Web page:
true people's lottery, culture secretary Chris Smith has said.
Speaking at the Lottery Monitor Conference in London, Mr Smith
said that legislation to be introduced later this year will give the
'The lottery should now be more about people and less about buildings. We are already giving a new emphasis to this in the existing good causes. But we also want lottery money to help in other key areas that the people are concerned about - health, education and the environment. I share their concern. That is why I want to see lottery money being used to make a difference, to attack targeted areas of need and produce significant improvement, particularly in areas of disadvantage around the country. The£1bn New Opportunities Fund will provide new opportunities for all.'
The new fund - which will become the sixth good cause to be supported by the national lottery - will give grants to three initiatives:
IT training for teachers and librarians, out-of-school-hours activities including homework clubs, and a core network of healthy living centres.
The fund itself will be a small, strategically-focused body covering the whole of the UK, closely in touch with partner organisations to design and deliver the initiatives to meet the needs in each sector, and different to the existing good causes by not funding a single sector.
It will have a rolling programme of tightly-defined and targeted
initiatives within the three sectors of health, education and the
environment; these to be determined by the government after wide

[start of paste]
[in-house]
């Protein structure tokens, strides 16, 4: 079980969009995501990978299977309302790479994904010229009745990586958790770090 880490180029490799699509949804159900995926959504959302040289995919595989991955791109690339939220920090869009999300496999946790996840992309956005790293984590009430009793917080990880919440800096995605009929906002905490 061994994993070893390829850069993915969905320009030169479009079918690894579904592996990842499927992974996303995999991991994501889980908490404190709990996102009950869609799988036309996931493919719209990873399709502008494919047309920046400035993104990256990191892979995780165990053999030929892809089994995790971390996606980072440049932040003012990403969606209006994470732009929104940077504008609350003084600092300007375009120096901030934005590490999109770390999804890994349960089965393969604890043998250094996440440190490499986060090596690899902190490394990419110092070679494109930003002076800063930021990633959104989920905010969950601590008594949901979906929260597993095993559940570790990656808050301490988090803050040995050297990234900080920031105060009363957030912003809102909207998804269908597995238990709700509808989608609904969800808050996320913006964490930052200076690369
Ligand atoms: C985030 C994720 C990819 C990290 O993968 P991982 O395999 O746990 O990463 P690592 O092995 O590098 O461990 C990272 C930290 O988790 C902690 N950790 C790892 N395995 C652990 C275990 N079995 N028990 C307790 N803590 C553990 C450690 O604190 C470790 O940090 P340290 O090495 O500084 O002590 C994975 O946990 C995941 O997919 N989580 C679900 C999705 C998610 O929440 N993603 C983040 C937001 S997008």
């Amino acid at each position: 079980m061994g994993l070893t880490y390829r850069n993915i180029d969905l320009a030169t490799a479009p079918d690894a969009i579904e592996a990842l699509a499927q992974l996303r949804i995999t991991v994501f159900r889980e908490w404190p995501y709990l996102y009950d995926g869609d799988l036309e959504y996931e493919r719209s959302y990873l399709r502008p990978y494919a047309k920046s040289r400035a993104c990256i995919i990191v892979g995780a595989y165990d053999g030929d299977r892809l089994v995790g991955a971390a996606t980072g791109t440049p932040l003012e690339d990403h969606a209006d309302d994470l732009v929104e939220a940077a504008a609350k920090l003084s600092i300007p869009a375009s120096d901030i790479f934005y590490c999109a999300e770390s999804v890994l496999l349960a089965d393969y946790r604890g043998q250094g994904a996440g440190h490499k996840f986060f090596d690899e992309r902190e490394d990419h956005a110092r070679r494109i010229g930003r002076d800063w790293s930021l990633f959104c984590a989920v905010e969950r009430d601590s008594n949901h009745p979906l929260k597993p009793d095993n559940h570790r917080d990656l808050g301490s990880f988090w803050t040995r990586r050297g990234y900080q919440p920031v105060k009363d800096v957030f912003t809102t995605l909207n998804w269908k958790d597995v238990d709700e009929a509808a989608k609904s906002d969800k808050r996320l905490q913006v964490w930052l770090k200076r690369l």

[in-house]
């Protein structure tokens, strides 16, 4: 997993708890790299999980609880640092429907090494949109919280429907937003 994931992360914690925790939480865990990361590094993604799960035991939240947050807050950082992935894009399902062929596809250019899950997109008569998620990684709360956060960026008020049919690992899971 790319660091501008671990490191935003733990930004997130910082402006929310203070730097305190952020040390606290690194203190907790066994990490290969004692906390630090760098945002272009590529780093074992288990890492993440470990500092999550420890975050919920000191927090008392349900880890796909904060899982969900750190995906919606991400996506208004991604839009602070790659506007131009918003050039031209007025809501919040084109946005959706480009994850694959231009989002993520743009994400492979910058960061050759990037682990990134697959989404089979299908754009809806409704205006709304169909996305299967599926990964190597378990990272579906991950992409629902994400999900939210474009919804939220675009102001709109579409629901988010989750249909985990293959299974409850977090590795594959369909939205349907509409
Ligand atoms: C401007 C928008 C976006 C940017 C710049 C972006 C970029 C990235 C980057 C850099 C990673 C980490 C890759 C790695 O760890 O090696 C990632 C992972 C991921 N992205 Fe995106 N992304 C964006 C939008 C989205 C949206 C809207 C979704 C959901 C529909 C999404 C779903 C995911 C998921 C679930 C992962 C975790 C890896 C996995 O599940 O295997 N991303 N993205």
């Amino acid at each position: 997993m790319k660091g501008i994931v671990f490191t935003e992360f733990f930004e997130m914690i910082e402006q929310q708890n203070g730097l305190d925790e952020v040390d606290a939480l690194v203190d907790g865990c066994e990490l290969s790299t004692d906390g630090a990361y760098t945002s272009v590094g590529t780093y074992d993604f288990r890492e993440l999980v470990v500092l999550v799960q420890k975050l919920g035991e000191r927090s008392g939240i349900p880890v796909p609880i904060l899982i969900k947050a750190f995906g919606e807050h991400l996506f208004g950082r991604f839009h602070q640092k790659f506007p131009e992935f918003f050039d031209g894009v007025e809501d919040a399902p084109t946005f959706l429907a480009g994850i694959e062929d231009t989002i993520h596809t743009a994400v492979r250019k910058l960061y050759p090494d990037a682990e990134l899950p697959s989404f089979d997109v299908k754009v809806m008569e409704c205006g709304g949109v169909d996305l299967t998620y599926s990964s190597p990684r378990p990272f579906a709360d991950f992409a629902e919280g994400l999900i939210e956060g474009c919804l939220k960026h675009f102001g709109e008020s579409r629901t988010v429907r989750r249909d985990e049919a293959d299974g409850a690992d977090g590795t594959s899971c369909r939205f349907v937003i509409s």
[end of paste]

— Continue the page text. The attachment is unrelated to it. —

Mr Smith also revealed that hundreds of organisations had responded to the recent consultation on the Lottery White Paper - groups as varied as the British Canoe Union and the Coronary Prevention Group had contributed to the government's thinking.
Mr Smith made it clear that the 'additionality principle'
remained fundamental in the government's thinking:
'As with all lottery funding, the new opportunities fund will
only support initiatives additional to core programmes funded from
taxation. The government has a strong and abiding commitment to the
principle of additionality. That means that lottery funding will not
be used for core areas like NHS beds or school buildings but will
focus on innovative and desirable initiatives beyond.'
1. The White Paper, The People's Lottery, was published on 21 July
1997 (DCMS News Releases 006 and 007). It is available from TSO
bookshops, price£6.80 (ISBN 0-10-137092-X).
2. The government plan to create a sixth Good Cause. The New
Opportunities Fund will fund spending on specific health, education
and, in due course, environmental initiatives beyond core spending
programmes financed through taxation. Lottery funding will launch
projects which will help give Britain a flying start into the new
The first three initiatives to be funded by the people's lottery will
training and support for the nation's 500,000 teachers and some
10,000 librarians in the effective use of information and
communications technology (ICT), out of school hours activities including homework clubs involving half of all secondary schools and a quarter of all primary schools, and a core network of healthy living centres.
Lottery money will also go towards creating a National Endowment for
Science, Technology and the Arts (NESTA) to foster talent and
creativity and create a lasting legacy for the next century.